Friday, February 22, 2013

Cheap clothes

Probably 10 or 12 years ago I participated in a market study. I was paid $50 to sit in a room with a group of other people, mostly women, and talk about clothes. One discussion has stuck with me. The moderator held up a pair of pants and asked us what we'd pay for them. At the time my business wardrobe consisted of nice dress pants and blouses and a few suits for when the customer was in town. The labels in my clothing were Liz Claiborne or Jones New York. My price point was around $70-$90 for pants. I was shocked when one woman said she'd pay $15...and many others in the room shook their heads in agreement that they too thought $15 was a fair price.

I'm currently reading the book Overdressed: The Shockingly High Cost of Cheap Fashion by Elizabeth Cline.

Although I had an idea of what's been happening to clothing and fashion over the years, I really did not realize what's been going on. I'm only on the first chapter and already felt compelled to blog about it.

I do not buy (many) cheap clothes and I avoid H&M, Zara, and Walmart, so I was not aware that today one could pay even less than $15 for pants, dresses, blazers, and shoes. Maybe it's because I sew, or maybe it's because I never got into shopping with my girlfriends or maybe it's because I have difficulty finding clothes that fit right, but I pretty much dislike clothing shopping.

I was aware of the developing trend for large quantities of cheap clothing around 20 years ago. At that time I was a grad student on a very tight budget. I went on a trip to Germany and Austria (thanks to the deep pockets of my then boyfriend) and got a glimpse of how expensive clothing was in Europe. Maybe it was because I was in touristy towns, but I saw that clothes were sold in small stores at relatively high prices. But I also got the sense that because of the cost, the clothing was purchased wisely, worn often, and cared for. I returned home to find that a new discount store opened in my town with rack upon rack of generic clothing in a variety of colors and at a very cheap cost. I realized then that Americans could (and would) purchase clothes without much thought and because they were so cheap it wouldn't matter if they weren't worn or became misshapen rags after one washing. Even though I didn't have much money, I decided I'd rather live like a European. The problem was that even if I saved my money, quality clothing was disappearing from the stores.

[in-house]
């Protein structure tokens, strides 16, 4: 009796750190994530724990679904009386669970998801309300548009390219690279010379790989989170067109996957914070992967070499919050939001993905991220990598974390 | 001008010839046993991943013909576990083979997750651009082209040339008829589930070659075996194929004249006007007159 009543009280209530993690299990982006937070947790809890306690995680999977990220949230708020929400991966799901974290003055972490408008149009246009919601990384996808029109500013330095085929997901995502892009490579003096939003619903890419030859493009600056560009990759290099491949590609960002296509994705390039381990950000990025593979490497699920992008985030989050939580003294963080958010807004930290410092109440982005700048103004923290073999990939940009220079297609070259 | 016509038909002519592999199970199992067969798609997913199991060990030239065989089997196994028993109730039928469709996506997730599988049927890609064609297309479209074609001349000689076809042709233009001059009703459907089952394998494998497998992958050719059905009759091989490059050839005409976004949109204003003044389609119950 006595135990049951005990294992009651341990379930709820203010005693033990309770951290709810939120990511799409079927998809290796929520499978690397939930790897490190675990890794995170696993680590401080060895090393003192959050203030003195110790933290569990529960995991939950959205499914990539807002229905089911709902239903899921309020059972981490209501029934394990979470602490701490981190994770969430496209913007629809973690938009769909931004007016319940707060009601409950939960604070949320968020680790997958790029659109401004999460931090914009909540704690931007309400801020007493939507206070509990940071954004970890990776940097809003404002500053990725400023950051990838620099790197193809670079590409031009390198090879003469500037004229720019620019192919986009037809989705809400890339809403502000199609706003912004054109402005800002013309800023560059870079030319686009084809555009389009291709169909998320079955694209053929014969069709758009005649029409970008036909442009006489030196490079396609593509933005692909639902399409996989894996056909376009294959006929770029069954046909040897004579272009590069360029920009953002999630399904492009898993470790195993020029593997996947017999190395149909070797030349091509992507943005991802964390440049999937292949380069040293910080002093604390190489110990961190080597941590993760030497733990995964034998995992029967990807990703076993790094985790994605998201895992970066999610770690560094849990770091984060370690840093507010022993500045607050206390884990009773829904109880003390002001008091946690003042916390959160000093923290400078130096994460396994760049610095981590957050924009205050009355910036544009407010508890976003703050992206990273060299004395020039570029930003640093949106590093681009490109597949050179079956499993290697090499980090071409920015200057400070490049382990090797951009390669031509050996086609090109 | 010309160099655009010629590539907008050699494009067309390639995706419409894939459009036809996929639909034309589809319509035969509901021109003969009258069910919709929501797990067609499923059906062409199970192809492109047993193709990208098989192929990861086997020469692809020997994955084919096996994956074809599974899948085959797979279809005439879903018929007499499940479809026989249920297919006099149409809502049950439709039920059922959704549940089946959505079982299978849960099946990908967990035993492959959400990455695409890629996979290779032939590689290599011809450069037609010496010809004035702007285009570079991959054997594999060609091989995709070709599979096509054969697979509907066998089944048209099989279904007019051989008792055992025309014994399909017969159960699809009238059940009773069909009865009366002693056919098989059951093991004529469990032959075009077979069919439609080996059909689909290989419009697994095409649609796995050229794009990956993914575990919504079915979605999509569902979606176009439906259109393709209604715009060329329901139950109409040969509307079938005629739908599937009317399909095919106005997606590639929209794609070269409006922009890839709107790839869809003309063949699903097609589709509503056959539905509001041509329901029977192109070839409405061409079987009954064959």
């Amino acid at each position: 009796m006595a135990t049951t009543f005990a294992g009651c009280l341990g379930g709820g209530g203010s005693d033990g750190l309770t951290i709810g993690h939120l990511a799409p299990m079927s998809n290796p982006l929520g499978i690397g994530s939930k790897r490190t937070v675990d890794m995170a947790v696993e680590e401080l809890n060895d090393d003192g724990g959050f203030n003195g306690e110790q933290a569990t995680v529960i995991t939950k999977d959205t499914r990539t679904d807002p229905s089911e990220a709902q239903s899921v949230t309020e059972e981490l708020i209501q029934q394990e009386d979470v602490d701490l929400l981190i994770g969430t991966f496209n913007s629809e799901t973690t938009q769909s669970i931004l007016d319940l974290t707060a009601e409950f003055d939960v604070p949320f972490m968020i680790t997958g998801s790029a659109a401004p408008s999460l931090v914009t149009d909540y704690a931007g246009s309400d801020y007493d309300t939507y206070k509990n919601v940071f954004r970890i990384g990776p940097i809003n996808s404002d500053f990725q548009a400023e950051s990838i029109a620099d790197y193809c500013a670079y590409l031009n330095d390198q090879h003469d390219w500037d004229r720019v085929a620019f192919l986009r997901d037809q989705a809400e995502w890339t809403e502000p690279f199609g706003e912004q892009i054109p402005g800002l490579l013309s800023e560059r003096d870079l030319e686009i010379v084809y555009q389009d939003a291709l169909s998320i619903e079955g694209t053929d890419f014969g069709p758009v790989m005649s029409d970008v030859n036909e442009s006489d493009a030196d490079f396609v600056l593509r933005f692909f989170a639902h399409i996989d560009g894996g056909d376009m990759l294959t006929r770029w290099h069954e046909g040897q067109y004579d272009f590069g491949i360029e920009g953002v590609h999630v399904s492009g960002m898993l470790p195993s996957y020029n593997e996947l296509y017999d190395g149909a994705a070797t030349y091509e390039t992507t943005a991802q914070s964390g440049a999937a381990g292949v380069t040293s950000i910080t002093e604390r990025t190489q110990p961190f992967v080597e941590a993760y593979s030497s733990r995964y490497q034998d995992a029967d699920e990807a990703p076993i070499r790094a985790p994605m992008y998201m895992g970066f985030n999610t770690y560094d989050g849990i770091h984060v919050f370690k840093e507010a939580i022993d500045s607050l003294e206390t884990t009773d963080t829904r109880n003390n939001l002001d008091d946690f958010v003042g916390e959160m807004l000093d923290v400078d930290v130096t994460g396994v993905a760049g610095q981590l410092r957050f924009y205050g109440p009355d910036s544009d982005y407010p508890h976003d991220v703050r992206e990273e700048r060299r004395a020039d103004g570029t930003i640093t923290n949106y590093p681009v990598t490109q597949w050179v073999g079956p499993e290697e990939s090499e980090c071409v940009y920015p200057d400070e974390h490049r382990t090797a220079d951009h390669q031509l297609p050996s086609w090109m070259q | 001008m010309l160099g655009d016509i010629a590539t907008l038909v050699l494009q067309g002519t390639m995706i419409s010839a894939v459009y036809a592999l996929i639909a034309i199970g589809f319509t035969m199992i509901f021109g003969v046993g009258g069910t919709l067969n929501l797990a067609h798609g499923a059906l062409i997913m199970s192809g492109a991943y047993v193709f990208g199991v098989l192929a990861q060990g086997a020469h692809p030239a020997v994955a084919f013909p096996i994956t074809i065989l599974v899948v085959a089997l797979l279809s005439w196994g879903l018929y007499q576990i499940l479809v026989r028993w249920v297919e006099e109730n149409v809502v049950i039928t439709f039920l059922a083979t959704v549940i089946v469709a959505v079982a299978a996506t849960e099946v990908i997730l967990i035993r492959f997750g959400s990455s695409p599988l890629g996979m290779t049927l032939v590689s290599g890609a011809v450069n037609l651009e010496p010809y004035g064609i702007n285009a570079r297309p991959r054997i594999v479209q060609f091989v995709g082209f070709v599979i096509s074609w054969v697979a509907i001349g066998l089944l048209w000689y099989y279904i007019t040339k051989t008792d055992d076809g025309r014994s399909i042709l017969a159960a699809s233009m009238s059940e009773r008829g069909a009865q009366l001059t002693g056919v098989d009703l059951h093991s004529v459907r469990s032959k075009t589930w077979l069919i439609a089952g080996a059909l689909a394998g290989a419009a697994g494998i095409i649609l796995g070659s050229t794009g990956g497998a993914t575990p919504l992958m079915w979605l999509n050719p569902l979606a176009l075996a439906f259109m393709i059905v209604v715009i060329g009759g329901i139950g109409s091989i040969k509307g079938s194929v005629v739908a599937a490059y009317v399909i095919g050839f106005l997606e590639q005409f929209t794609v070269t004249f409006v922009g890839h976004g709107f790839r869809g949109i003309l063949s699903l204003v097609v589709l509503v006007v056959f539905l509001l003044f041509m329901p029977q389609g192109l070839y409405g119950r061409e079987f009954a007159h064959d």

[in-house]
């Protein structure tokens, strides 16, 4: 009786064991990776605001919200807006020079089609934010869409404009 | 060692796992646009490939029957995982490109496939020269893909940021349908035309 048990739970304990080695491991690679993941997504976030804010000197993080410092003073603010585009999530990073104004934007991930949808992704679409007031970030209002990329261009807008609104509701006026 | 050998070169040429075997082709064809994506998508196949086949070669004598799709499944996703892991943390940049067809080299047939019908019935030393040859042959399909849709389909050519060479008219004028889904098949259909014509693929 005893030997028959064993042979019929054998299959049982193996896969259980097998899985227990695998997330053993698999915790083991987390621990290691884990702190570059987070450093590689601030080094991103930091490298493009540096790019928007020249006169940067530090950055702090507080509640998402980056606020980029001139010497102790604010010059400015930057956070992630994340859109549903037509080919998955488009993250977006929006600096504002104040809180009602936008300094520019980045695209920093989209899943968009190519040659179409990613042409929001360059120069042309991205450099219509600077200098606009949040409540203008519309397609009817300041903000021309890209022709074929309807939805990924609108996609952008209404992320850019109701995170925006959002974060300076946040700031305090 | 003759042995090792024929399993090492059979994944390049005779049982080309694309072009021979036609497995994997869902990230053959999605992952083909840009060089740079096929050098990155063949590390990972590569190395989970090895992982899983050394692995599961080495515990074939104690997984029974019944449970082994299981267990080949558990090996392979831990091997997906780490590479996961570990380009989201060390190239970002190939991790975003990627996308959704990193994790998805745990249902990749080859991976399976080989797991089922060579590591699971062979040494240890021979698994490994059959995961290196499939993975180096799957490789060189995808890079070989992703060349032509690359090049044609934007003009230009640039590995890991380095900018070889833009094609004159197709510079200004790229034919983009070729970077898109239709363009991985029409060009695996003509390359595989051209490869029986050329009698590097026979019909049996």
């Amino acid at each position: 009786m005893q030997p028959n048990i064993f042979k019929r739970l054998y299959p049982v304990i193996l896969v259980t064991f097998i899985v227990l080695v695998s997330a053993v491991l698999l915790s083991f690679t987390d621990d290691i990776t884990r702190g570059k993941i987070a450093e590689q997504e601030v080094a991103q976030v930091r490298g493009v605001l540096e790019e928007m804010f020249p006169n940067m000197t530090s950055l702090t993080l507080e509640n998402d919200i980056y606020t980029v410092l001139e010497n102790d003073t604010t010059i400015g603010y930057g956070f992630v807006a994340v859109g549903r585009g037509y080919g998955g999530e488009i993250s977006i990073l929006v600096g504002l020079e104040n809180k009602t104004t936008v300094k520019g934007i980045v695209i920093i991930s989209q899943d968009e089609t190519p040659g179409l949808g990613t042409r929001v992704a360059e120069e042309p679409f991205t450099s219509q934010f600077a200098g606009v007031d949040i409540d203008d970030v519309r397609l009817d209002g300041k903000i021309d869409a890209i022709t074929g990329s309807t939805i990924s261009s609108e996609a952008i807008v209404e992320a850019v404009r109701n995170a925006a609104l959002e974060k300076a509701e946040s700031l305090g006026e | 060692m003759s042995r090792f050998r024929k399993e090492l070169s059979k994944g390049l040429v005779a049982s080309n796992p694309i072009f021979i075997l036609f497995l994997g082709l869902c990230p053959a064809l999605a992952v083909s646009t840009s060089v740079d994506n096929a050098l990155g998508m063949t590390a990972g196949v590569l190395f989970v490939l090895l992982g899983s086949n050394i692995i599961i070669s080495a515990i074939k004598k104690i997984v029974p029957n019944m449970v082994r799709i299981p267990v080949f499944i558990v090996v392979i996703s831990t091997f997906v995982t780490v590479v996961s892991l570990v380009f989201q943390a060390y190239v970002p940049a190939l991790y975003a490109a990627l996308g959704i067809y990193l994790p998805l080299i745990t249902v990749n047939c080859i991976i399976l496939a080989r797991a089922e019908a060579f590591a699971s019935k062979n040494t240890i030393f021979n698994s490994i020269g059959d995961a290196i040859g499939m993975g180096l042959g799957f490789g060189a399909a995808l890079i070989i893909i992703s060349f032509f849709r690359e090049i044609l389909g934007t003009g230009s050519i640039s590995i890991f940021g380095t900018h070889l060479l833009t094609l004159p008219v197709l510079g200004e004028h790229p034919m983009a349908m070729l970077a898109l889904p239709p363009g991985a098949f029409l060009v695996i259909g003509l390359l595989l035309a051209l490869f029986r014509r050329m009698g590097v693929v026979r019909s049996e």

I purchased my Liz Claiborne and Jones New York wardrobe from Macy's but soon I began to hate going there. The dressing rooms were cluttered with piles of discarded clothes, and the aisles were crammed with racks of generic, cheap clothes. Fortunately I found that because I had purchased relatively good clothes - $80 instead of $15 for pants really did make a difference in quality - I didn't have to shop that often. Then my job changed and I no longer needed suits for customer visits. Casual Fridays became Casual Monday-Thursday as well, and soon I was the "best dressed" engineer in my workplace when I wore pants that weren't out of denim. My wardrobe consisted of either clothing I sewed myself or sweaters, blouses and pants I picked up at Costco along with 2 gallons of milk and 24 rolls of toilet paper. Once or twice a year I ventured to the mall department stores to treat myself to a new outfit. I would succeed at finding a few things, but usually the day was long and frustrating because I was dismayed at the quality and trendiness of the clothing, lack of any sales help, and inability to find clothes that fit and could be worn for more than a few months.

Now that I'm in Germany I would love to say that I'm living like a European, but I fear that this now means buying cheap clothing, for the most part. When I walk downtown I pass many stores with racks of 10-euro tops - flimsy things that wouldn't last beyond one washing (and certainly not the 2-hour wash cycle of  European washing machine!). Truth be told, I haven't done much clothing shopping here, except for winter coats and ski jackets, but when I do, I won't be visiting H&M or C and A or browsing the racks of those cheap 10-euro tops. Thankfully there's no Costco here to tempt me with the convenience of buying clothing with my groceries. I brought my sewing machines, there's a fabric store just a 5 minute walk from my apartment, and I have Burda magazines.

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